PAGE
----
Sapphire Dragon Tree Paulownia kawakamii - Paulownia rehderiana , Paulownia thyrsoidea , Paulownia viscosa

Detailed Listing For
Botanical Name:

Paulownia kawakamii

Family:

Paulowniaceae

Genus:

Paulownia

Species:

kawakamii

Common Name:

Sapphire Dragon Tree

Seeds Per Pound:
2,088,400
Quantity:
0.51 lb
Average Viable Seeds/Packet:
684
Germination:
30%
Germination Test Type:
estimate
Purity:
99%
Height:
25-30 feet
Collection Locale:
Texas
Crop Year:
2014
Minimum Hardiness Zone:
6
In Stock: 0.51 lb
Prices
Items are priced on a curve, you can buy any 'bulk quantity' up to what we have in stock, some examples are:
1 packet
$4.95
10 g
$19.50
1 oz
$34.95
Growing Info, follow in order:
Scarification: none required.
Stratification: none required.
Germination: requires light for germination, surface sow and keep moist.
Other: Needs hot temperature to germinate. 85 degrees F recommended.
In a Nutshell:
* Paulownia kawakamii an IUCN Red List critically endangered plant species, that is threatened by habitat loss from habitat destruction in its native range.
* Paulownia kawakamii is cultivated by plant nurseries, for use as an ornamental tree. In Southern California it is reported to be deep-rooted, and generally does not lift adjacent pavement.
* Paulownia kawakamii, commonly known as the Sapphire dragon tree, is a tree species in the Paulowniaceae family.

The tree is native to Taiwan, eastern China, and Japan. It is deciduous and bears many large violet flowers in early spring before the leaves appear. more...
* Smallest of the Paulownia family and very fitting as an ornamental tree. Reaches full height of 25-30 feet in 3-4 years, with a canopy of 15-20 feet wide. Shaped like a spade, similar in many ways to a Bradford Pear. The main difference is the Kawakamii will last 85 years, more than 3 times the 25 year life of the Bradford Pear.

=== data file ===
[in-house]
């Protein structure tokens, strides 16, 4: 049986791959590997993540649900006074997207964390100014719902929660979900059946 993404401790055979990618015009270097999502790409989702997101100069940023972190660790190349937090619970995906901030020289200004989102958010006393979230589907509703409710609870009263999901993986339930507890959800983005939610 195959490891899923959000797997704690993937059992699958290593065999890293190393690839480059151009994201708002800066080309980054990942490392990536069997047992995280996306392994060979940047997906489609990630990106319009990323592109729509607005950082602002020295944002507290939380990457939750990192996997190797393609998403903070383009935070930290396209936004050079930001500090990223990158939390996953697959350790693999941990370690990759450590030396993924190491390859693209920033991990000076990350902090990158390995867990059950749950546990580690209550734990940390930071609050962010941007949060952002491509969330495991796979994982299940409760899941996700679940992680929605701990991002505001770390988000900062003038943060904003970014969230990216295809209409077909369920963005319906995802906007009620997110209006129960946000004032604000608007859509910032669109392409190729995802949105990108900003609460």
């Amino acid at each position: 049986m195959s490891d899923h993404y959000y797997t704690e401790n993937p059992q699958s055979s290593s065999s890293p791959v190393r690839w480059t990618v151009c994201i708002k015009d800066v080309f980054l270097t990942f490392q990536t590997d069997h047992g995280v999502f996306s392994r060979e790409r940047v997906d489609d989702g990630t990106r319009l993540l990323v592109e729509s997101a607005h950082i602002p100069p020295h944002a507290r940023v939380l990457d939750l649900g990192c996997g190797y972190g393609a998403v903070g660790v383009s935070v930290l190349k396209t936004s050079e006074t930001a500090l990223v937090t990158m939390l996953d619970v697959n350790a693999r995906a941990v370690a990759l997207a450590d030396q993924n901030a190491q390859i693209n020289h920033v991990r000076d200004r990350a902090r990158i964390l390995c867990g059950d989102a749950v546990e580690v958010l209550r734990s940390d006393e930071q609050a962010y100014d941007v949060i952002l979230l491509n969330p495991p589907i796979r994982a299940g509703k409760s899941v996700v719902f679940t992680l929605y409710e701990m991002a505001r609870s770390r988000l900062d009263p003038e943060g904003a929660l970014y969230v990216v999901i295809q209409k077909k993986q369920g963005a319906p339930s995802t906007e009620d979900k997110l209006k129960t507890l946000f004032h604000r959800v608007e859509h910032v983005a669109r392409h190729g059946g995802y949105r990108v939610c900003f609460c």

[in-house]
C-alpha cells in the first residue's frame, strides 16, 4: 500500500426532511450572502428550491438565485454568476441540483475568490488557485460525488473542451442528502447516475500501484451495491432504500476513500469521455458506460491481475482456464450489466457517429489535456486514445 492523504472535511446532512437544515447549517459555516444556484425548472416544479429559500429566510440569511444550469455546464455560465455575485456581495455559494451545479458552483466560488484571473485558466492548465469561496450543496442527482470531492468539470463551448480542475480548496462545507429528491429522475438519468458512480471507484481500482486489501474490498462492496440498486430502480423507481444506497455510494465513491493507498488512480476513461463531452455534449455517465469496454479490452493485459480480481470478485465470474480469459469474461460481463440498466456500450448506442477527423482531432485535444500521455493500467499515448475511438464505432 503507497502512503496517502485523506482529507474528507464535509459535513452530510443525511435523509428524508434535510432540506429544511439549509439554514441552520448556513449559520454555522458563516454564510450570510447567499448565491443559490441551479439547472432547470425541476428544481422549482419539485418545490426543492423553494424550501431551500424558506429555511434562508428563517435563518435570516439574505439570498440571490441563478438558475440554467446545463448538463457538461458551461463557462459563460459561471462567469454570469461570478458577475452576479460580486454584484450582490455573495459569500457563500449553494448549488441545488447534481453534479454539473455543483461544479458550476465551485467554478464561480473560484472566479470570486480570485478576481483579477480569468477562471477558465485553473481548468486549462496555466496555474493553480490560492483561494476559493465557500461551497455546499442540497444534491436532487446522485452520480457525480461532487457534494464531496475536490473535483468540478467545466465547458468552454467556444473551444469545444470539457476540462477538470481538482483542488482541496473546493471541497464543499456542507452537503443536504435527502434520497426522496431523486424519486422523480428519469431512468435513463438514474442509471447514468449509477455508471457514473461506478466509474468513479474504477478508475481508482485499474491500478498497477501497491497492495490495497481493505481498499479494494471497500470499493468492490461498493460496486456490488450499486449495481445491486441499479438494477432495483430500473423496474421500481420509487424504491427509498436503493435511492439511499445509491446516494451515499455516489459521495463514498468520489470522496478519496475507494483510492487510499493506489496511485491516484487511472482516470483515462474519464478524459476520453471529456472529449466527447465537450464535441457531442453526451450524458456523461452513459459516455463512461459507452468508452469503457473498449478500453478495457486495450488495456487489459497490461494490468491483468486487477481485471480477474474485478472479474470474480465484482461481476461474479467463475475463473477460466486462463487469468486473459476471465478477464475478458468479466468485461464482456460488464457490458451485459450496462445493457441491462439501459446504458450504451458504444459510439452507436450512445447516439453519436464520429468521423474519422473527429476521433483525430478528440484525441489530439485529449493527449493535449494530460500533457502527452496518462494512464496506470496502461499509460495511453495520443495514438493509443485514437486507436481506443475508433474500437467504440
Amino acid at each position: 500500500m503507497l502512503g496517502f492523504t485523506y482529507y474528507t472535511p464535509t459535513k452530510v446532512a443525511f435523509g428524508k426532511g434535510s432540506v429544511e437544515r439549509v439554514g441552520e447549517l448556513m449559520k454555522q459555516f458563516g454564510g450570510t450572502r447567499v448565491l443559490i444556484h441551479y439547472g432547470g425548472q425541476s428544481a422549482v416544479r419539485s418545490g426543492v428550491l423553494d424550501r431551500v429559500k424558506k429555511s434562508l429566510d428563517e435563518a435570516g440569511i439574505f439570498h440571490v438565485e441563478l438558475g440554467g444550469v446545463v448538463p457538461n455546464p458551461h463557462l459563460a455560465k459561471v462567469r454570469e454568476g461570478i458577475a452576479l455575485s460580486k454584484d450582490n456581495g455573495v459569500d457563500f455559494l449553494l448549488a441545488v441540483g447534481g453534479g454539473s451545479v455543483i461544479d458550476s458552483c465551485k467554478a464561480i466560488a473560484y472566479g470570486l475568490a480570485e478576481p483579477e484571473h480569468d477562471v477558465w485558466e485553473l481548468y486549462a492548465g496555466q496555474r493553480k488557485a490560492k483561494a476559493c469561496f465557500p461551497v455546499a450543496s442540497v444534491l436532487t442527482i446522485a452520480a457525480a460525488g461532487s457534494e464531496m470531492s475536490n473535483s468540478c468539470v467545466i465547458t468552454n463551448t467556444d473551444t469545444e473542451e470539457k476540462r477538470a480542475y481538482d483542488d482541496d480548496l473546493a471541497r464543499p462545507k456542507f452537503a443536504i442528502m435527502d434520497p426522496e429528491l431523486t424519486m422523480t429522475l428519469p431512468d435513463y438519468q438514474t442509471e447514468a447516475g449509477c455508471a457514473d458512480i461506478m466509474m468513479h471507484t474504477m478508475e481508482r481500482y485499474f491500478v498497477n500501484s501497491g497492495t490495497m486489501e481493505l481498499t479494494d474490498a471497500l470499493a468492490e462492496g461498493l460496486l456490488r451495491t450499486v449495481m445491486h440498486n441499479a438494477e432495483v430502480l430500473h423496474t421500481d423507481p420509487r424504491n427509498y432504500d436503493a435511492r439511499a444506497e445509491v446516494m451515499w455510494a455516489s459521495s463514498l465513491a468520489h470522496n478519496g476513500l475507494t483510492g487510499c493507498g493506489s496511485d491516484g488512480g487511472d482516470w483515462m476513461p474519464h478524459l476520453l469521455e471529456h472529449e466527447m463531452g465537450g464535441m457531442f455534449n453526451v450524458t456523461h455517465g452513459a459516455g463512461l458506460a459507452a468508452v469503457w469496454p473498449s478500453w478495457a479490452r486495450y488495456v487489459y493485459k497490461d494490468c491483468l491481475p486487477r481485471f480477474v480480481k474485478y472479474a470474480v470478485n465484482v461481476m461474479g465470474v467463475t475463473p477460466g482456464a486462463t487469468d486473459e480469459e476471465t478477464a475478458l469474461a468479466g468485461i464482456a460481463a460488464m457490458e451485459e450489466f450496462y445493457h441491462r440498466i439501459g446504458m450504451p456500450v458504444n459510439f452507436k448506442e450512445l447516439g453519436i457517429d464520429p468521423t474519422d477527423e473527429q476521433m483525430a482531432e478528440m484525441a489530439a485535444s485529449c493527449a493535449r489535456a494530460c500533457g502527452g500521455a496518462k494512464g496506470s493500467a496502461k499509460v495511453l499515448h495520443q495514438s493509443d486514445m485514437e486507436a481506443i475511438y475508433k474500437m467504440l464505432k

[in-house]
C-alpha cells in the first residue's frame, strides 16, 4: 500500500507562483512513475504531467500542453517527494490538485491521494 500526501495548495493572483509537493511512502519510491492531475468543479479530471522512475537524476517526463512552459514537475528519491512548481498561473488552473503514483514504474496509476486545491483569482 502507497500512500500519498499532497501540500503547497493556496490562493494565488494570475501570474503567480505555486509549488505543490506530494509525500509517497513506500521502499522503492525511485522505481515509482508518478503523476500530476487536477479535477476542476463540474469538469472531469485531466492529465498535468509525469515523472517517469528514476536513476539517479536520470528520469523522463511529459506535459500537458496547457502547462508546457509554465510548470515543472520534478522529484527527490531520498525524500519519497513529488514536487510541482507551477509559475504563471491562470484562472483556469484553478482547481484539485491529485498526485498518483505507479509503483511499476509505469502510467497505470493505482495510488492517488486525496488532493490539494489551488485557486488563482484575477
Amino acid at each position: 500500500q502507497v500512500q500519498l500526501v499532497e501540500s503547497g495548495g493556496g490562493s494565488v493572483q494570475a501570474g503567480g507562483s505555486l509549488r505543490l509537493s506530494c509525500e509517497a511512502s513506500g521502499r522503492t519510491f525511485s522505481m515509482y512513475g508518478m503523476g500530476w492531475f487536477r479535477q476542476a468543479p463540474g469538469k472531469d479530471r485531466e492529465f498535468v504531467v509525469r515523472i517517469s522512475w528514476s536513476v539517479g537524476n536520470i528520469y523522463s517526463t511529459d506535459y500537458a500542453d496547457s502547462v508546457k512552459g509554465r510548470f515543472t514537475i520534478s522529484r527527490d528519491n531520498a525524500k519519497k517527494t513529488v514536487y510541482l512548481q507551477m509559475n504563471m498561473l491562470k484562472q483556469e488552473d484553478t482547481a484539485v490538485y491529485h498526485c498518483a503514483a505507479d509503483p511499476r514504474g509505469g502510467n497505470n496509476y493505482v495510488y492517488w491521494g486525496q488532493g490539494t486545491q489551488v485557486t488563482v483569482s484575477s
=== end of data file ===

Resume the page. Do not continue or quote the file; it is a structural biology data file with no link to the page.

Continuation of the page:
* P. Kawakamii is not considered an invasive tree and actually is quite the opposite. The P. Kawakamii is on the Critically Endangered list which means it is quite possible it is extinct in nature. As of 1998 there were only 13 mature specimens still alive in the wild.
* The freakishly large leaves, often more than 2 feet across, of the first and second year are replaced with smaller and smaller leaves in subsequent years until maturity they will be about 8” long and 4” wide. Buds set on the branch ends in October and are carried thru the spring when they open in late march to display a violet bell shaped flower with yellow throat and black speckles, and an almost vanilla almond fragrance wafts down especially at dusk. more...